EA Wallis Budge - Legends Of The Gods (670.0 Kb)
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The welcome which has been accorded to the volumes of this Series, and the fact that some of them have passed into second and third editions, suggest that these little books have been found useful by beginners in Egyptology and others. Hitherto the object of them has been to supply information about the Religion, Magic, Language, and History of the ancient Egyptians, and to provide editions of the original texts from which such information was derived. There are, however, many branches of Egyptology which need treatment in a... More >>>
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The welcome which has been accorded to the volumes of this Series, and the fact that some of them have passed into second and third editions, suggest that these little books have been found useful by beginners in Egyptology and others. Hitherto the object of them has been to supply information about the Religion, Magic, Language, and History of the ancient Egyptians, and to provide editions of the original texts from which such information was derived. There are, however, many branches of Egyptology which need treatment in a similar manner in this Series, and it has been suggested in many quarters that the time has now arrived when the publication of a series of groups of texts illustrating Egyptian Literature in general might well be begun. Seeing that nothing is known about the authors of Egyptian works, not even their names, it is impossible to write a History of Egyptian Literature in the ordinary sense of the word. The only thing to be done is to print the actual works in the best and most complete form possible, with translations, and then to put them in the hands of the reader and leave them to his judgment.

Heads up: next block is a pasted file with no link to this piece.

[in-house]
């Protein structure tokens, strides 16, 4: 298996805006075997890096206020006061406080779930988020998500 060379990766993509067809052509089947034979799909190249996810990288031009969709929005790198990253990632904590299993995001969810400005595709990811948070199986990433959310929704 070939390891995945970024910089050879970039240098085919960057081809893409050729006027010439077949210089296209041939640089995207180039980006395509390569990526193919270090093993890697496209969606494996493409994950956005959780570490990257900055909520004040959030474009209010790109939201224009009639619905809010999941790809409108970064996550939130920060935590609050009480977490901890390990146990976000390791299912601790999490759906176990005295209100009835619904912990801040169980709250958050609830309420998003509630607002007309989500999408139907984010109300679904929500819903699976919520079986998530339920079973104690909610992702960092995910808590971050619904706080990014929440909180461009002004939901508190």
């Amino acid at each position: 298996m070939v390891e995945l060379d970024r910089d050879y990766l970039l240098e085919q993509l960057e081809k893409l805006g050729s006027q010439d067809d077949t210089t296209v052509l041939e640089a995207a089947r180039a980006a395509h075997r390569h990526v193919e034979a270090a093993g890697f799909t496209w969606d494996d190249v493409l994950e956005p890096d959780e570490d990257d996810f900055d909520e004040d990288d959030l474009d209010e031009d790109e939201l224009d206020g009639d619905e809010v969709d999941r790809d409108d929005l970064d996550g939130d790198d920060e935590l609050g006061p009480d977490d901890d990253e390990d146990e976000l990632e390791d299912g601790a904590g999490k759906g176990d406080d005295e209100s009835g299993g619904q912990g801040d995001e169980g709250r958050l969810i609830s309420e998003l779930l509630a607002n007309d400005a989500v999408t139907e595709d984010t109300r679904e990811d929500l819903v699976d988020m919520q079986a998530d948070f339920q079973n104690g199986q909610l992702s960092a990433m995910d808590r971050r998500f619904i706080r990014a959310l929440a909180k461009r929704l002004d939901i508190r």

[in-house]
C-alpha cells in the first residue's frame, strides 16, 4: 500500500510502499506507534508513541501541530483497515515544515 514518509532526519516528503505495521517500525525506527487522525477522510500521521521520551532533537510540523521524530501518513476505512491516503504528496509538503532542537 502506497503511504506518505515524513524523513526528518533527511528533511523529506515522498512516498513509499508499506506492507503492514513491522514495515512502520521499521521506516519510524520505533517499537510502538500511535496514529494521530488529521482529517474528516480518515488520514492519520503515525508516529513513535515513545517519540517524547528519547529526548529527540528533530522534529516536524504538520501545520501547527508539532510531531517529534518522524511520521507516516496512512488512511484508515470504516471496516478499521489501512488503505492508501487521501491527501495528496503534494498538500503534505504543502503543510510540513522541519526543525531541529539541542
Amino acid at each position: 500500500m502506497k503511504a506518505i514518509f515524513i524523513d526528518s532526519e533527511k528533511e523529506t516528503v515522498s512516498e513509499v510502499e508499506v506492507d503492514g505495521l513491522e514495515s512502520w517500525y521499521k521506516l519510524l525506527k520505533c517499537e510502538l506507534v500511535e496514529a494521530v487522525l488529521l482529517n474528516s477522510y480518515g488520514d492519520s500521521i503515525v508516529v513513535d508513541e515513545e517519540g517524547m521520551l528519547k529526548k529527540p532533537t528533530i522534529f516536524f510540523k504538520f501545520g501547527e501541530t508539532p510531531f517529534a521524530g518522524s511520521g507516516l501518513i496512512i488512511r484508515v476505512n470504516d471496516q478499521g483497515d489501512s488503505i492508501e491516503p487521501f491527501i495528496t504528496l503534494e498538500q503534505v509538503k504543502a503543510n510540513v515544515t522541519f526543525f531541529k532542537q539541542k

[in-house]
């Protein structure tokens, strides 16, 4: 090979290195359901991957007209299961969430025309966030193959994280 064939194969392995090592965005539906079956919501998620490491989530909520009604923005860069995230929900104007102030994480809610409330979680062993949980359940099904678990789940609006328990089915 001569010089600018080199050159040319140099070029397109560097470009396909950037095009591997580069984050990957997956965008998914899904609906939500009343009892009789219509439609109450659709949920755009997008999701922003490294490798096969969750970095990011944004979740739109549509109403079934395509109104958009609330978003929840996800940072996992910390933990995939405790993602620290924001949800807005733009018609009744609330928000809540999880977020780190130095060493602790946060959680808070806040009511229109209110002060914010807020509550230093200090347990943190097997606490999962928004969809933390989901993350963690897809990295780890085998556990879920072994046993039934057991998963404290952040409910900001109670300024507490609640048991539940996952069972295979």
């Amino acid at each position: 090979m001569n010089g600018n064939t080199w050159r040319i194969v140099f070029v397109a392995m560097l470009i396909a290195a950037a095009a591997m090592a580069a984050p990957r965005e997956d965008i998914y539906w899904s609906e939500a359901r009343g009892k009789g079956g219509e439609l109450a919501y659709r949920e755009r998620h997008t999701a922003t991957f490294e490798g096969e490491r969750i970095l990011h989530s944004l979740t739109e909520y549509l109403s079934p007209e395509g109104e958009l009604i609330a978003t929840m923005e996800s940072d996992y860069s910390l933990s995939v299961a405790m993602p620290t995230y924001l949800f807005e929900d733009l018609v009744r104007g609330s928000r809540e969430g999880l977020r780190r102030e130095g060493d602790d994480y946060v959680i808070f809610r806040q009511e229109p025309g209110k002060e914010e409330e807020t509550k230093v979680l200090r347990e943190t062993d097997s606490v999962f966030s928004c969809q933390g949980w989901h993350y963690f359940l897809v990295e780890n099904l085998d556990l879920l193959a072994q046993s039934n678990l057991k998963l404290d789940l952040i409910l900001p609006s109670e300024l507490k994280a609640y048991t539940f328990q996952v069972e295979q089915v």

The Egyptian texts, whether the originals be written in hieroglyphic or hieratic characters, are here printed in hieroglyphic type, and are arranged with English translations, page for page. They are printed as they are written in the original documents, i.e., the words are not divided. The beginner will find the practice of dividing the words for himself most useful in acquiring facility of reading and understanding the language. The translations are as literal as can reasonably be expected, and, as a whole, I believe that they mean what the original writers intended to say. In the case of passages where the text is corrupt, and readings are mixed, or where very rare words occur, or where words are omitted, the renderings given claim to be nothing more than suggestions as to their meanings. It must be remembered that the exact meanings of many Egyptian words have still to be ascertained, and that the ancient Egyptian scribes were as much puzzled as we are by some of the texts which they copied, and that owing to carelessness, ignorance, or weariness, or all three, they made blunders which the modern student is unable to correct. In the Introduction will be found brief descriptions of the contents of the Egyptian texts, in which their general bearing and importance are indicated, and references given to authoritative editions of texts and translations.
Budge was an English Egyptologist who worked for the British Museum between 1883 and 1924. His various translations were widely used in the academic community for many years and, again, some of them right up to the present.
Throughout the years he studied and could translate many languages, including, ancient Egyptian, Hebrew, Syriac, Ethiopic and Arabic and Assyrian. He published important translations on the ancient Near East in these languages.
Although Budge retired from the British Museum in 1924, he continued to publish notable books and translations right up to the year he died, 1934. Probably the most important of his publications was this book, The Egyptian Book Of The Dead.